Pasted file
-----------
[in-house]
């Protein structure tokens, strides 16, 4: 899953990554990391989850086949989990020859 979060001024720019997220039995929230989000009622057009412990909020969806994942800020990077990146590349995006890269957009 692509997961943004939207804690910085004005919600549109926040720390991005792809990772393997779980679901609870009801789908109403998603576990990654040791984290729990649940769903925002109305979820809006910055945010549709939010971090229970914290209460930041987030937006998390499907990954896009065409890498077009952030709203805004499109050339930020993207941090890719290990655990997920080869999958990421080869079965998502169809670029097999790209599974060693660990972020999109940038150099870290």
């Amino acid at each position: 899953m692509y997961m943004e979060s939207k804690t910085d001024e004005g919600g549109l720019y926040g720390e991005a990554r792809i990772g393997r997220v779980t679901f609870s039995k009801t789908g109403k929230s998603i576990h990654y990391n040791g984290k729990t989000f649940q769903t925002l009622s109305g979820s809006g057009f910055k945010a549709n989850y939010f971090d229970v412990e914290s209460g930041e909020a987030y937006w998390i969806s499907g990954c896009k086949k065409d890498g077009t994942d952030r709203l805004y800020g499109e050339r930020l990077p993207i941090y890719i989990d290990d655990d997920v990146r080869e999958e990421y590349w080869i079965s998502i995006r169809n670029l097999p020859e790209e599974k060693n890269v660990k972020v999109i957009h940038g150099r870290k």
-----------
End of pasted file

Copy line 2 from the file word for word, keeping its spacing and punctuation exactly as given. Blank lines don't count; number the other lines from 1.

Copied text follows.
């Protein structure tokens, strides 16, 4: 899953990554990391989850086949989990020859 979060001024720019997220039995929230989000009622057009412990909020969806994942800020990077990146590349995006890269957009 692509997961943004939207804690910085004005919600549109926040720390991005792809990772393997779980679901609870009801789908109403998603576990990654040791984290729990649940769903925002109305979820809006910055945010549709939010971090229970914290209460930041987030937006998390499907990954896009065409890498077009952030709203805004499109050339930020993207941090890719290990655990997920080869999958990421080869079965998502169809670029097999790209599974060693660990972020999109940038150099870290």